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How Much Screen Time Is Okay For Teens?
So many things have changed since technology has taken over our lives. No matter where you walk, shop, or eat, people are generally holding a cell phone or they have a tablet or laptop computer positioned so they never miss a beat.
This phenomenon has taken over everyone from teens to octogenarians. Our parents couldn’t stop their VCRs from blinking “12:00,” and today you wouldn’t be surprised to look up and see an 80-year old woman talking on her cell phone.
But how does this affect our kids? How much time should you allow your teenager to be bent over playing games on her tablet? What is an appropriate time limit for being on Facebook, Instagram, Snapchat, or Twitter? Is two hours too little? Is six hours too much? And what is all this screen time replacing – reading, sports, volunteering, homework, physical contact, family time?
According to a study published in Psychiatric Quarterly, six hours a day is acceptable. This number replaces the two-hour daily recommendation from the American Academy for Pediatrics (AAP) in 2016. The only warning that was issued was for parents to make sure that their teen’s screen time wasn’t replacing more important things.
Additional research showed that the negative effects of screen time were in direct proportion to how much more than six hours of screen time the teens were committed to. The difference between six hours and nine hours was minimal. But as it increased, so did the results – bad grades, bad behavior, bad health.
Where will it end?
One of the big problems facing parents is that every day it seems there are new additions to social media, new games and electronics, and more and more young children joining the screen-time generation. The AAP believes that all online media is not equal. They have broken it down into four categories:
- Passive time: Watching television, listening to their favorite music, and reading
- Interaction: Searching the Internet and playing the latest games either alone or against other online gamers
- Social media: Facebook, Instagram, Twitter, video chatting, Snapchat
- Creative content: Using the Internet to create music or art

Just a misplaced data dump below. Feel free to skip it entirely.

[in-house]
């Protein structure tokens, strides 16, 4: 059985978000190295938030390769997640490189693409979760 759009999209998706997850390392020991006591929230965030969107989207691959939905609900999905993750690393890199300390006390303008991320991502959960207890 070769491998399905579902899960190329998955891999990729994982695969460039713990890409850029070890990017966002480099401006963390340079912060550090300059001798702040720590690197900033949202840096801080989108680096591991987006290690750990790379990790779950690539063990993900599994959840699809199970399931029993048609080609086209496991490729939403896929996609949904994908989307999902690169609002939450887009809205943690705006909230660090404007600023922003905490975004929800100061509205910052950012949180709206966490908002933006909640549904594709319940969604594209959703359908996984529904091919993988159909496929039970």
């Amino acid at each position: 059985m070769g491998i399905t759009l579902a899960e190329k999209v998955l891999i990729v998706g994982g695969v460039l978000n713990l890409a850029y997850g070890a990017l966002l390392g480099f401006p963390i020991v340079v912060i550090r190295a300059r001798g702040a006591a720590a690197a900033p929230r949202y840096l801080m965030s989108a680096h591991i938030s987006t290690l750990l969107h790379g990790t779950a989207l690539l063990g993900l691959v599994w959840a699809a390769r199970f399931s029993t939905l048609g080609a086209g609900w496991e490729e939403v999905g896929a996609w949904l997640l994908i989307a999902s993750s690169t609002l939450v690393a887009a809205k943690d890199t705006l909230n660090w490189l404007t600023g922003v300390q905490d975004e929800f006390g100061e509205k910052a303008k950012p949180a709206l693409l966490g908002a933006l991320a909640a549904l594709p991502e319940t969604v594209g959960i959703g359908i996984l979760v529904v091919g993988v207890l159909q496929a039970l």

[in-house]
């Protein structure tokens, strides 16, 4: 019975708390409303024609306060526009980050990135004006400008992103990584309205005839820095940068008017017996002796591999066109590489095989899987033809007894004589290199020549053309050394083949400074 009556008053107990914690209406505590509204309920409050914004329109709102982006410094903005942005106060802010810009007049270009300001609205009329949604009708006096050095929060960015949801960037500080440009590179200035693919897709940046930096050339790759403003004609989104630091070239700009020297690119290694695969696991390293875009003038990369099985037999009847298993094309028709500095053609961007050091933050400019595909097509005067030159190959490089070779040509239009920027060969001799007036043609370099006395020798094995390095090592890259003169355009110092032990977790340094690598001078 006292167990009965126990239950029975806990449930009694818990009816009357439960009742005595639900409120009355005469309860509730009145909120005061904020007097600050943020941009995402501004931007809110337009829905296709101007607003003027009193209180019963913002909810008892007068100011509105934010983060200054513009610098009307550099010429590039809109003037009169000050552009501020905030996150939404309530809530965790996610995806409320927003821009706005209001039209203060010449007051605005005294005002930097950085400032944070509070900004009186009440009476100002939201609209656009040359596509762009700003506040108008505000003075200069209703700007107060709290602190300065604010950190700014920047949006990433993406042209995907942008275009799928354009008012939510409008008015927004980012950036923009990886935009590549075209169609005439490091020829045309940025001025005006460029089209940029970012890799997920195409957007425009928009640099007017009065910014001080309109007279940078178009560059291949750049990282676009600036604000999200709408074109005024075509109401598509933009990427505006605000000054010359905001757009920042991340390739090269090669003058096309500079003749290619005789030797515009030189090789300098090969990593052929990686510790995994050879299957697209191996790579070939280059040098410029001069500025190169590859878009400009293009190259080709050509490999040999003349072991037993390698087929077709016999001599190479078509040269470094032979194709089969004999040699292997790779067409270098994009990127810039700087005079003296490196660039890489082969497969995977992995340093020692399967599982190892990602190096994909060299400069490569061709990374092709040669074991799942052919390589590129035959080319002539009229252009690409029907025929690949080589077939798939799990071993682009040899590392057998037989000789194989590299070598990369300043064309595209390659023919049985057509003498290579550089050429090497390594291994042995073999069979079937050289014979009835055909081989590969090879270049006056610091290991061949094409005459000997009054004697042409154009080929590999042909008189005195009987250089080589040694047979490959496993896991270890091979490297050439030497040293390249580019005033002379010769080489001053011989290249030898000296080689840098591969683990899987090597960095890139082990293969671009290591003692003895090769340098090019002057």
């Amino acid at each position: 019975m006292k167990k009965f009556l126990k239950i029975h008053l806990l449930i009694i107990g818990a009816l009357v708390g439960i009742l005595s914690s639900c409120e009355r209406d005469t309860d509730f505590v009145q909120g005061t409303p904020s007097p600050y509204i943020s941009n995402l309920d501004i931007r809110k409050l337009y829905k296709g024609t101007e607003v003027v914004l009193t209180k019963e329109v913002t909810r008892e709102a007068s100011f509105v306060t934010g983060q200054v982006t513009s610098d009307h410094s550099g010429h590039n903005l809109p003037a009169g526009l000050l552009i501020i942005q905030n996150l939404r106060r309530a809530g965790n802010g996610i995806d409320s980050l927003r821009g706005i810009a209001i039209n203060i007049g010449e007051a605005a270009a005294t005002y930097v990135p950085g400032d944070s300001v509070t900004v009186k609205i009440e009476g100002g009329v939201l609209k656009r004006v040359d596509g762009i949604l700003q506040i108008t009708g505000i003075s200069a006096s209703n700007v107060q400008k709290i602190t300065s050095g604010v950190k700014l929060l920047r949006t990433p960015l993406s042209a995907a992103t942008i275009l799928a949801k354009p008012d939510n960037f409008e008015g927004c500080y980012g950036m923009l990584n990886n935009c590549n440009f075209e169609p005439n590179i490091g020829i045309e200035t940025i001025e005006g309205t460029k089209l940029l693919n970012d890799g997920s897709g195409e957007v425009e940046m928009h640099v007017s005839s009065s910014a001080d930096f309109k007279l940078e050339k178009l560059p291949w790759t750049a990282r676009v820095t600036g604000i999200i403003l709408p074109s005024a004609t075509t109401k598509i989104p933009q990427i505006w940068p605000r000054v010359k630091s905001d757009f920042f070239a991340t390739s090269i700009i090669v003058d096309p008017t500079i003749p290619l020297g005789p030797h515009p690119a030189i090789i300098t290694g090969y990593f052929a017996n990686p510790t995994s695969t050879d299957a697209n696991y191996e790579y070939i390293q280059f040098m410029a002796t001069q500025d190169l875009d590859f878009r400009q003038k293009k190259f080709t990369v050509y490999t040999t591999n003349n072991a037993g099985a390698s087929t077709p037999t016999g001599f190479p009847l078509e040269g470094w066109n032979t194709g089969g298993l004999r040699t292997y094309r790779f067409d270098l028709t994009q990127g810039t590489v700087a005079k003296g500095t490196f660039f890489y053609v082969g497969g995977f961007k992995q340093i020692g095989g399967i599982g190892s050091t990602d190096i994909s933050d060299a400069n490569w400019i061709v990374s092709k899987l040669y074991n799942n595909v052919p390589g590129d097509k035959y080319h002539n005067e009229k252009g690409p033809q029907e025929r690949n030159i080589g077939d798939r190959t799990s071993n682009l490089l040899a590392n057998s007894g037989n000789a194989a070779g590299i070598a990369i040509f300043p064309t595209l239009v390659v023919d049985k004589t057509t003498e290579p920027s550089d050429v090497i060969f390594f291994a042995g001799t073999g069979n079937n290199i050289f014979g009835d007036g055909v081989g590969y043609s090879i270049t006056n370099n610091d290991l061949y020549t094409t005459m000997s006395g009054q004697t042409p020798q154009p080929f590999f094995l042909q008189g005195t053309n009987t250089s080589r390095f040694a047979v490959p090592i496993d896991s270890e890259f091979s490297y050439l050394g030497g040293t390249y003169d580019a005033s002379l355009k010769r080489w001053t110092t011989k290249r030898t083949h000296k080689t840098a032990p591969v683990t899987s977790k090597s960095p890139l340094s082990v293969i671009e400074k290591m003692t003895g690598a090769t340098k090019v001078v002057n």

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What can you do to monitor your children?
With the AAP acknowledging that children younger than 2 years old are beginning to seek entertainment on the Internet, you may want to establish some ground rules from the very beginning.
- Clearly define what screen time is acceptable at each age group
- Decide in advance how much time each child is allowed
- Make sure you are aware of exactly what your children are doing on the Internet. Every day another child becomes victim to a possible sexual predator misrepresenting themselves to children. Luckily. many find that they are talking to undercover cops, but children are susceptible to anyone who preys on their lack of awareness.
- Try to make good use of the time with smaller children who are more interested in learning things on the Internet.
- Make sure that sites that children should not use are blocked on their computers. One slip of the keys and your child may happen upon a site that he or she is not ready, for and you will be in uncharted territory.
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Turn it around and make it fun!
There are things you can do to limit the amount of time that your children are on the Internet without making it look like a punishment.
- Remember that the more your children are on their computers, the less active they are. Find some exercise videos that your kids might show some interest in, and get them started in staying in shape.
- Find a hobby or subject they might want to become involved in. They have more and more cooking shows on television with younger and younger children showing off their skills like a top chef. Check out some online videos and look for actual cooking classes in your area that you child can participate in — away from their computers.
- Get your child interested in music. Show them some of the great musicians online, and if they find an instrument they want to learn more about, sign them up for lessons.
- Show your kids different places around the world. Take them on a virtual tour of Europe. You can educate them, and they won’t even catch on!.
- Plan a trip to a bookstore or the library. When they find a magazine they like, sign them up for a subscription. They will look forward to receiving something addressed to them in the mail, plus it will encourage them to read something other than what is online.
- Help them with any school projects and show them how to do productive searches on the Internet.
Try to make their life off the Internet as interesting as what is on the Internet. Teach them how to have fun and how to always use their technology responsibly.